There was an odd quality to the downtown mise en scene today. I couldn’t quite put my finger on what was going on until I realized that it was Thanksgiving weekend, and the university students were home.
When we first moved to Prince Edward Island, in the spring of 1993, we though that perhaps there had been a strange plague that had killed all of the people between 20 and 30. There were young people — high school age and younger — and middle aged people, and senior citizens. But no hip young’nes.
I think much of our feeling comes from having moved from Peterborough, Ontario, a city where the life of the city and the life of the university are inseparably fused, to Charlottetown where the university is an isolated academic colossus that happens to live within the city limits.
In Peterborough you can’t help noticing, walking downtown, that you are in a University Town, whether from the people that you meet walking down the street, the plethora of student-focused businesses, or the colourful posters that grace every telephone pole.
In Charlottetown you notice that you’re in a town that happens to have a university only if you happen to be outside Myron’s at 2:00 a.m. on a Saturday morning or in the University Ave. Subway sandwich shop after dining hall closes for the night.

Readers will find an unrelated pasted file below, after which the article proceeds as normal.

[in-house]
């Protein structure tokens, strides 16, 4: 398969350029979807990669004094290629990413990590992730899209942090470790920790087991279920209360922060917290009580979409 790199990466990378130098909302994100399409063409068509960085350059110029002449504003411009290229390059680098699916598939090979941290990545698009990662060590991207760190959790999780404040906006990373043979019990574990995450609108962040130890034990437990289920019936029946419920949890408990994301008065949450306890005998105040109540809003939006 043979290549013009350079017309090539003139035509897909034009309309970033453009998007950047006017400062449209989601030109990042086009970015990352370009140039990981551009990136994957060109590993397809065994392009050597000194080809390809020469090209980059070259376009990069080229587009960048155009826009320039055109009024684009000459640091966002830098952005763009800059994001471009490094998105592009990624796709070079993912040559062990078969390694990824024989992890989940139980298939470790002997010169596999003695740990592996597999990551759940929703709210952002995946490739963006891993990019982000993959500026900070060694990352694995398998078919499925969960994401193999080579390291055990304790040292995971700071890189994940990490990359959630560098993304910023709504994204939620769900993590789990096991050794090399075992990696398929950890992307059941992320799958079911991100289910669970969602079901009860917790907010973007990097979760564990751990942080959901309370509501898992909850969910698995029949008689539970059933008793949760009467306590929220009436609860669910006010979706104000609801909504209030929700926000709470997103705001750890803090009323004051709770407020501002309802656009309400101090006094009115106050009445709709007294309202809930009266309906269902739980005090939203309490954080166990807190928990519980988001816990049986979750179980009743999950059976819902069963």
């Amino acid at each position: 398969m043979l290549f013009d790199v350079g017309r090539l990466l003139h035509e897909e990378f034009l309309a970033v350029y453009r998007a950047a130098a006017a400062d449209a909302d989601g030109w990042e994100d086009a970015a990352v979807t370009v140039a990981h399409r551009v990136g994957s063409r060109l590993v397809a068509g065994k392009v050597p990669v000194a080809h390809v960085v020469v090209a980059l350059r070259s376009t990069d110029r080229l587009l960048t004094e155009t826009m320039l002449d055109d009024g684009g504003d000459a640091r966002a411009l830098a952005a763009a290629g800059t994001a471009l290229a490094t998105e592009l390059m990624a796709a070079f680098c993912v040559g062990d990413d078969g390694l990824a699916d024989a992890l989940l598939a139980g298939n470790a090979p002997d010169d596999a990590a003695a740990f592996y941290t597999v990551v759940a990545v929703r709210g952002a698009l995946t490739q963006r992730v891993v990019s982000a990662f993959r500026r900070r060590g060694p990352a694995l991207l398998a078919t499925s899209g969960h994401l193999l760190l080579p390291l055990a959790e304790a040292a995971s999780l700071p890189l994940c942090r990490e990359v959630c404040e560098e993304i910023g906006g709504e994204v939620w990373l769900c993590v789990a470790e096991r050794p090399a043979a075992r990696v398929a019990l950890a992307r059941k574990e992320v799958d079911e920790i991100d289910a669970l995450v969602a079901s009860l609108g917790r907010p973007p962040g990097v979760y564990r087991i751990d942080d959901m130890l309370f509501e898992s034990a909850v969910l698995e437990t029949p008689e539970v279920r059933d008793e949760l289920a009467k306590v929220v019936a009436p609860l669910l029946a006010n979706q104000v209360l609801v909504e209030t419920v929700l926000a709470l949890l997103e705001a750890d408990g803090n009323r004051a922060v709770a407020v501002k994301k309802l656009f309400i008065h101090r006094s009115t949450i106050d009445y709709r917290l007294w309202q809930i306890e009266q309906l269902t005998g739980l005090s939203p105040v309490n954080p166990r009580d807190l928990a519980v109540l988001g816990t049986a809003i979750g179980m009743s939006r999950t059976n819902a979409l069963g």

This is not to suggest that UPEI isn’t a vital and important school. It’s simply that it’s a vital and important school that doesn’t have much to do with the community that surrounds it on a day to day basis. This is partly due to its location at the edge of suburbia in a city with no public transit, partly due to the inordinate number of Islanders who attend while living at home, and partly, I think, due to a difference in the role of the university.
My sense is that, in large part, people go to UPEI to get an education and move on to the real stuff of life; many at Trent saw the education in itself as part of the real stuff, and revelled in it (and often hung around in it for a decade in the process).
In any case, the result is that when you’re sitting downtown drinking coffee in Charlottetown your table mate is far more likley to be a computer programmer from the Department of Veteran’s Affairs than it is a proto-anarchist animal rights activist.
But to my original point…
This weekend is the weekend that the teen Islander diaspora, freshly packed off to universities across the country, returns home for the first time.
And in the arc that is the life of the educated Canadian middle class, there is no more transforming an experience than the first taste of freedom that the first month of university affords.
You leave home a shy, dependent, cloistered teen waiting for your life to begin and, blamo, one month later you’re happily discussing the impact of Satre’s thinking on the neo-intellectualist peace movements of 1950s Berlin while drinking a double espresso with an absinthe chaser.
The radiation given off by this collection of teens with newfound freedom is palpable, and it’s this that I picked up on this morning during my short walk up University Avenue through the left bank of Charlottetown.
On Tuesday morning everything will return to normal.